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Korean (Daimyo) Binchotan

22 pound case - Korea

Koreans, like the Japanese, have a long history of making Binchotan - almost as long as the Japanese. They follow a similar method made famous by the charcoal-making craftmen in Wakayama perfecture in Japan.

Binchotan Daimyo is made from hardest and highest quality oak branches in Korea and then baked in hand-built clay kilns at 1200° C. The technique is called Pyrosis and involves limiting the amount of oxygen inside the kiln. As a result, the carbon is captured inside the wood, creating a charcoal what is 90% carbon at completion. The charcoal is also rich in the minerals potassium, magnesium, calcium and phosphorus.

The Korean style and Japanese style is slightly different, however. The Koreans use a larger diameter branch that is more mature and has more mass. The extra size means they can bake it longer resulting in a larger, longer burning charcoal - preferred by many.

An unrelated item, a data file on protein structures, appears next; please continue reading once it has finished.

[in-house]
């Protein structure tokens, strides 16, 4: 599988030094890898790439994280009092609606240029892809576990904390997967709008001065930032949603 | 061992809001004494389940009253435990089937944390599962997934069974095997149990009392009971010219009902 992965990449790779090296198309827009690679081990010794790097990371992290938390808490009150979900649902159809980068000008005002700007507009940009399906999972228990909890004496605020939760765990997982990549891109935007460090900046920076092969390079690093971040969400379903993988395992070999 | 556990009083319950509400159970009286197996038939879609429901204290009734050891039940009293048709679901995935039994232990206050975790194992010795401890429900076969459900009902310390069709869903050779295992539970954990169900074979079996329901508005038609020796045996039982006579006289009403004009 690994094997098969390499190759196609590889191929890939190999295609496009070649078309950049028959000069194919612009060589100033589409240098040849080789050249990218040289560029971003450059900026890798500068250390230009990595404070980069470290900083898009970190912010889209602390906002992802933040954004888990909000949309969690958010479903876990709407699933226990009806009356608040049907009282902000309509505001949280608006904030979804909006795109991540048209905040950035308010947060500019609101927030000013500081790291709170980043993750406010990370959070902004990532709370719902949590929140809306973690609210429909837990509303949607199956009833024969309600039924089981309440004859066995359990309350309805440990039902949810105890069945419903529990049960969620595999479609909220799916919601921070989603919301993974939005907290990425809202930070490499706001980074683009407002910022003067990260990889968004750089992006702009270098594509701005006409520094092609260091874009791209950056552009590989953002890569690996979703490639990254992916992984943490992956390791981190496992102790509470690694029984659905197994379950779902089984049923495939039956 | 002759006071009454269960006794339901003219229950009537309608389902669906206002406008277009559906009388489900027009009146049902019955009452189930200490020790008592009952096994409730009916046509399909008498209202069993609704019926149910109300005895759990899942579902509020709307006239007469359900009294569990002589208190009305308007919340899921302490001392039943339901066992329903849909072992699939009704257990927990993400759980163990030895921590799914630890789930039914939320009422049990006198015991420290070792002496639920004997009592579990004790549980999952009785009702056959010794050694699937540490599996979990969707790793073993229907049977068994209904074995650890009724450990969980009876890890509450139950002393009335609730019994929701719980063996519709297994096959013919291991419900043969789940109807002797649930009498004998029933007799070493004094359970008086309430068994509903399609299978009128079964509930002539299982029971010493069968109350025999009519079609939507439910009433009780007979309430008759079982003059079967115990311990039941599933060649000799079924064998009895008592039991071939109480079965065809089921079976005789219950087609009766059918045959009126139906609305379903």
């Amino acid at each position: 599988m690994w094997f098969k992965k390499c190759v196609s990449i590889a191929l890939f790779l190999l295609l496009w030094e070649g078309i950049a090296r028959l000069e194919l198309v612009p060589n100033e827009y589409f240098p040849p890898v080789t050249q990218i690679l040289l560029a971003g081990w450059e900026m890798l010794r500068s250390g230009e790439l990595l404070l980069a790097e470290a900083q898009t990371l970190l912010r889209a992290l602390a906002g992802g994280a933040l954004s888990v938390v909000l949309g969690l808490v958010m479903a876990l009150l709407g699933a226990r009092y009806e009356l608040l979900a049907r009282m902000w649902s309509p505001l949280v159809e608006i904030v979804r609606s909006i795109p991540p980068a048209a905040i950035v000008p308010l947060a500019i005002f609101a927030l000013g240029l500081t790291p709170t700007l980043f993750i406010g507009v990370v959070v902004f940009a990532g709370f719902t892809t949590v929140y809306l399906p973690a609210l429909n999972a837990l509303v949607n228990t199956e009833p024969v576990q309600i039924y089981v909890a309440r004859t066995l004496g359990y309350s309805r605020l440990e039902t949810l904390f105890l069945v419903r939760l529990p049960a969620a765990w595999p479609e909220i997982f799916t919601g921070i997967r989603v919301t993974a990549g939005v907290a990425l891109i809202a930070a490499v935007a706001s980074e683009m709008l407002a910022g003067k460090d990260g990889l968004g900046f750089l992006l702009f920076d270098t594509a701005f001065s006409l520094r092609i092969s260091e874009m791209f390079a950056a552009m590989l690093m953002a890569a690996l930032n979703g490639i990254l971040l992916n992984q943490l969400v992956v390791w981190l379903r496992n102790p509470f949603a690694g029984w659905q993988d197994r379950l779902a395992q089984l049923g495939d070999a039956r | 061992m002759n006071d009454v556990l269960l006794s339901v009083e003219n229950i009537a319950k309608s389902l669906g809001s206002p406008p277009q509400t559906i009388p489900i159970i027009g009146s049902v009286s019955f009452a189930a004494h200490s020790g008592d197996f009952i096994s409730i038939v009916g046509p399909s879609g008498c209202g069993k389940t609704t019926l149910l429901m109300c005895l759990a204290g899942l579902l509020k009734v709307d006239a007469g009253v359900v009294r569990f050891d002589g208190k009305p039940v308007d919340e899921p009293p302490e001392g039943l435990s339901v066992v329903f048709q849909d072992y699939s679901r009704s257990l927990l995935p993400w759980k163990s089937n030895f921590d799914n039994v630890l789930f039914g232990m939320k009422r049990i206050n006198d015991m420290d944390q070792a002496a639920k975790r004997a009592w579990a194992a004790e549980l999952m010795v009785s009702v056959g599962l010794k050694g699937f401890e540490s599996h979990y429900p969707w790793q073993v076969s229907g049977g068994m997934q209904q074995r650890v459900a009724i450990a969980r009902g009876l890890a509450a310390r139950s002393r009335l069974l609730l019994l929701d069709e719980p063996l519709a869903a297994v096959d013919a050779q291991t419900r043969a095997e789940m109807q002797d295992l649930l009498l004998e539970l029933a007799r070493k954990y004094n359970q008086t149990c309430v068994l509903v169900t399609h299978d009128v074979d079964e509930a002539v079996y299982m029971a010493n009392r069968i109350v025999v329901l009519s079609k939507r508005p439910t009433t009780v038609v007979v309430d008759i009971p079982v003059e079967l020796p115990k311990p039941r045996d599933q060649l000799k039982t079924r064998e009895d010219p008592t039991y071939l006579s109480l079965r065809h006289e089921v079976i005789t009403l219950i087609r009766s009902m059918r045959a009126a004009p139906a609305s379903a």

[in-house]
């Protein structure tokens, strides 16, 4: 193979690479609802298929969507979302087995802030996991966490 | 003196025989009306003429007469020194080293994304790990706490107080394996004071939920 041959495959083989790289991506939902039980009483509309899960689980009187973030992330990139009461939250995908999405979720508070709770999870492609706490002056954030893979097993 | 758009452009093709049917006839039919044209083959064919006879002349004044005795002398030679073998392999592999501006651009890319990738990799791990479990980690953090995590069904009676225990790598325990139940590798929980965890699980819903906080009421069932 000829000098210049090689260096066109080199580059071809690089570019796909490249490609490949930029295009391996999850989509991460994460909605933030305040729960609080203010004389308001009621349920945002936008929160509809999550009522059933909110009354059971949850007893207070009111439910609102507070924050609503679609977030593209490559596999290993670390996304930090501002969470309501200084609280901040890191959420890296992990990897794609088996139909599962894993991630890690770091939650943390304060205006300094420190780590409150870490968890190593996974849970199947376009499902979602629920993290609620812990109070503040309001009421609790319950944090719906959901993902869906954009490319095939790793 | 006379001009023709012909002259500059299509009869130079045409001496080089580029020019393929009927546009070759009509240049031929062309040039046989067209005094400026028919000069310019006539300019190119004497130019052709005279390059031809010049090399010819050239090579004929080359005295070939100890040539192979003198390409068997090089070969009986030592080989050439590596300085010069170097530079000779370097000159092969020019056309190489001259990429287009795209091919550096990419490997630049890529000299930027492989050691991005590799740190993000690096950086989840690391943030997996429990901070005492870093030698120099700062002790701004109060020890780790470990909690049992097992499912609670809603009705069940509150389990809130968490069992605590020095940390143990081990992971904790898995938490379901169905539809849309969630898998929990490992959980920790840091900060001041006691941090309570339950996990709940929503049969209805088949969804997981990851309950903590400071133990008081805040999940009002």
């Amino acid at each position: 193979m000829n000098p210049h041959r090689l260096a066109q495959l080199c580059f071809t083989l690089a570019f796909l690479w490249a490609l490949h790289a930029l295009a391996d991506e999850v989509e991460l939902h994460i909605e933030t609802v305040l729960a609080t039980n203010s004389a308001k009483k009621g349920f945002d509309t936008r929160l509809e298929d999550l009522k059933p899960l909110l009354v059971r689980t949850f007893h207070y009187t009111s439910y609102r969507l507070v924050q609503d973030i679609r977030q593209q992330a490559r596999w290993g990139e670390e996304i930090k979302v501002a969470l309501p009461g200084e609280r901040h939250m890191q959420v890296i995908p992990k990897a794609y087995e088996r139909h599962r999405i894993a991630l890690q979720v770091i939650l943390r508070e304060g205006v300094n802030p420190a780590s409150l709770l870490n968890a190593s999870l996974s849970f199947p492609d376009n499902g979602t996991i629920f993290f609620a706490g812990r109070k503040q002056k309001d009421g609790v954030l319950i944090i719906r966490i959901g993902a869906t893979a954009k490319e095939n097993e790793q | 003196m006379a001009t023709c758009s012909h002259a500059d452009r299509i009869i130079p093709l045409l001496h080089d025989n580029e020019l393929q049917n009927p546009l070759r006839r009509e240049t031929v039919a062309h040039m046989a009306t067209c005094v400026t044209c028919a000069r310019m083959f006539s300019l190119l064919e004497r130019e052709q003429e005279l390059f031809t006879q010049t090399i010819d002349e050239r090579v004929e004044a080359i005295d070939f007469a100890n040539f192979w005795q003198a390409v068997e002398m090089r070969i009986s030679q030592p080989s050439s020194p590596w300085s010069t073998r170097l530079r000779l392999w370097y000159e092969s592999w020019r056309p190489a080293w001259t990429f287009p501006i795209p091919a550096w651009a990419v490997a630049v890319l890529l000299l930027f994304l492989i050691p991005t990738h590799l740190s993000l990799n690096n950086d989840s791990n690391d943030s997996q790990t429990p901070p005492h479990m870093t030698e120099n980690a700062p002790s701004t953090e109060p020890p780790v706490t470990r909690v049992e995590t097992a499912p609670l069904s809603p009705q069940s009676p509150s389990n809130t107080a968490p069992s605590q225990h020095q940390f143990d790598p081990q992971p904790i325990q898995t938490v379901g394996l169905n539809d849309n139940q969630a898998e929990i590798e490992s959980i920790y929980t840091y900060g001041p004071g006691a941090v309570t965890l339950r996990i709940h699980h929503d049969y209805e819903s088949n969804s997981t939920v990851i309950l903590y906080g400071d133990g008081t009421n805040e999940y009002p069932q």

It's important to understand that Binchotan, or White Charcoal, is not actually white. It gets its name from the process used to quickly cool the charcoal when it's removed from 1200° clay kiln. Charcoal craftsmen shovel a mixture of sand, soil and ashes over the lava-hot charcoal to lock all of the benefits into the wood - which is why it is 90% carbon, mineral rich, slow burning, almost smokeless and nearly flavorless source of fuel.

Binchotan is the favored charcoal for many of the finest Japanese chefs - and, I would argue, it should be yours as well. Clean-burning with a consistent and even heat; no more fumes and no more re-fueling in the middle of your grill-session. It will take some adjusting, but once you do, whether you are grilling at home outside or camping, you will never go back. One case will last many days out on the camp site -- I promise.